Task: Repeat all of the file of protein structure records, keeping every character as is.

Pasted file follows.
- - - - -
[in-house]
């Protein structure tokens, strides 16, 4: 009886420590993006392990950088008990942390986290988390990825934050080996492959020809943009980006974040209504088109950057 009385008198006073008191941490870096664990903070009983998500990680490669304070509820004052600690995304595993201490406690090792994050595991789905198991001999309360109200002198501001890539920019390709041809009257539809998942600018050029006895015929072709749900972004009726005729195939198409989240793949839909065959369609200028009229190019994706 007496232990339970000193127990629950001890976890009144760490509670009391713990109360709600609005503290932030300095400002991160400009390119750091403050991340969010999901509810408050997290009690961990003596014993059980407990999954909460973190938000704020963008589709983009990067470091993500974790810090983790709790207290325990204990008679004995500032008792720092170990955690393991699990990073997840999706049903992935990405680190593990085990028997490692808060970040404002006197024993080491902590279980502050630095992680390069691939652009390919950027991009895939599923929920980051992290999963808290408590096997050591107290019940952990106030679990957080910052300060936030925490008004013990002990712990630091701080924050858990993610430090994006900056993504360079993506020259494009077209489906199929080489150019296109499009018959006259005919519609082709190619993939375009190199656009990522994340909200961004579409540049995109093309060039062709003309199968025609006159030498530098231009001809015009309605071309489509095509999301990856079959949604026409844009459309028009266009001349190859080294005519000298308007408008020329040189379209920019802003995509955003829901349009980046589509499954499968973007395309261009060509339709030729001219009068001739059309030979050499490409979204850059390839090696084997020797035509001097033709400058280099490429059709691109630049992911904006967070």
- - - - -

[in-house]
């Protein structure tokens, strides 16, 4: 009886420590993006392990950088008990942390986290988390990825934050080996492959020809943009980006974040209504088109950057 009385008198006073008191941490870096664990903070009983998500990680490669304070509820004052600690995304595993201490406690090792994050595991789905198991001999309360109200002198501001890539920019390709041809009257539809998942600018050029006895015929072709749900972004009726005729195939198409989240793949839909065959369609200028009229190019994706 007496232990339970000193127990629950001890976890009144760490509670009391713990109360709600609005503290932030300095400002991160400009390119750091403050991340969010999901509810408050997290009690961990003596014993059980407990999954909460973190938000704020963008589709983009990067470091993500974790810090983790709790207290325990204990008679004995500032008792720092170990955690393991699990990073997840999706049903992935990405680190593990085990028997490692808060970040404002006197024993080491902590279980502050630095992680390069691939652009390919950027991009895939599923929920980051992290999963808290408590096997050591107290019940952990106030679990957080910052300060936030925490008004013990002990712990630091701080924050858990993610430090994006900056993504360079993506020259494009077209489906199929080489150019296109499009018959006259005919519609082709190619993939375009190199656009990522994340909200961004579409540049995109093309060039062709003309199968025609006159030498530098231009001809015009309605071309489509095509999301990856079959949604026409844009459309028009266009001349190859080294005519000298308007408008020329040189379209920019802003995509955003829901349009980046589509499954499968973007395309261009060509339709030729001219009068001739059309030979050499490409979204850059390839090696084997020797035509001097033709400058280099490429059709691109630049992911904006967070």